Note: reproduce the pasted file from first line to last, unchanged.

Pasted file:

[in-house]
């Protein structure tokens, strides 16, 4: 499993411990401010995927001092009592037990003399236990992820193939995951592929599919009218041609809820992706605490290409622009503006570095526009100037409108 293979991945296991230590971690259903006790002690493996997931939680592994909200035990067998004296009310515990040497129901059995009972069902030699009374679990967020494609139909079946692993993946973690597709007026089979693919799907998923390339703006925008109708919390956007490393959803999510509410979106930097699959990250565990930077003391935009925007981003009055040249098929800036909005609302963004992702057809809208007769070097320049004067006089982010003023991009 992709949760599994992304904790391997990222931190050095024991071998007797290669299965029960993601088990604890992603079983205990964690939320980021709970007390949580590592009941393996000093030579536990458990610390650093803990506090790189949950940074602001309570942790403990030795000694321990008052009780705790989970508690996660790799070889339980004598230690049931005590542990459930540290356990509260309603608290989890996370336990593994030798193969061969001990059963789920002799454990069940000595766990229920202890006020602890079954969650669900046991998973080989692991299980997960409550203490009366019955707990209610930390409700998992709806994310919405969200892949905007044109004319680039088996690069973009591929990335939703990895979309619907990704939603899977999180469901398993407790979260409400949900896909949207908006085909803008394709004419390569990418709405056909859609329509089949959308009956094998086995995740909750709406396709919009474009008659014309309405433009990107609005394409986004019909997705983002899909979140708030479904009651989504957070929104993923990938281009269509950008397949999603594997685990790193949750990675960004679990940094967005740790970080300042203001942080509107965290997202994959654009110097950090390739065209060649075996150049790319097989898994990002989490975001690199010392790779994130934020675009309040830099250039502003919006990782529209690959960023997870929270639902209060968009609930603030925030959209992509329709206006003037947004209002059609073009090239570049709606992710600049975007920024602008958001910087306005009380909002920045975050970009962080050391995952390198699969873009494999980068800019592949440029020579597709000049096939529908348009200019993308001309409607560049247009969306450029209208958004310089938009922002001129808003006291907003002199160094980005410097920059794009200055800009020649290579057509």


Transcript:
[in-house]
């Protein structure tokens, strides 16, 4: 499993411990401010995927001092009592037990003399236990992820193939995951592929599919009218041609809820992706605490290409622009503006570095526009100037409108 293979991945296991230590971690259903006790002690493996997931939680592994909200035990067998004296009310515990040497129901059995009972069902030699009374679990967020494609139909079946692993993946973690597709007026089979693919799907998923390339703006925008109708919390956007490393959803999510509410979106930097699959990250565990930077003391935009925007981003009055040249098929800036909005609302963004992702057809809208007769070097320049004067006089982010003023991009 992709949760599994992304904790391997990222931190050095024991071998007797290669299965029960993601088990604890992603079983205990964690939320980021709970007390949580590592009941393996000093030579536990458990610390650093803990506090790189949950940074602001309570942790403990030795000694321990008052009780705790989970508690996660790799070889339980004598230690049931005590542990459930540290356990509260309603608290989890996370336990593994030798193969061969001990059963789920002799454990069940000595766990229920202890006020602890079954969650669900046991998973080989692991299980997960409550203490009366019955707990209610930390409700998992709806994310919405969200892949905007044109004319680039088996690069973009591929990335939703990895979309619907990704939603899977999180469901398993407790979260409400949900896909949207908006085909803008394709004419390569990418709405056909859609329509089949959308009956094998086995995740909750709406396709919009474009008659014309309405433009990107609005394409986004019909997705983002899909979140708030479904009651989504957070929104993923990938281009269509950008397949999603594997685990790193949750990675960004679990940094967005740790970080300042203001942080509107965290997202994959654009110097950090390739065209060649075996150049790319097989898994990002989490975001690199010392790779994130934020675009309040830099250039502003919006990782529209690959960023997870929270639902209060968009609930603030925030959209992509329709206006003037947004209002059609073009090239570049709606992710600049975007920024602008958001910087306005009380909002920045975050970009962080050391995952390198699969873009494999980068800019592949440029020579597709000049096939529908348009200019993308001309409607560049247009969306450029209208958004310089938009922002001129808003006291907003002199160094980005410097920059794009200055800009020649290579057509």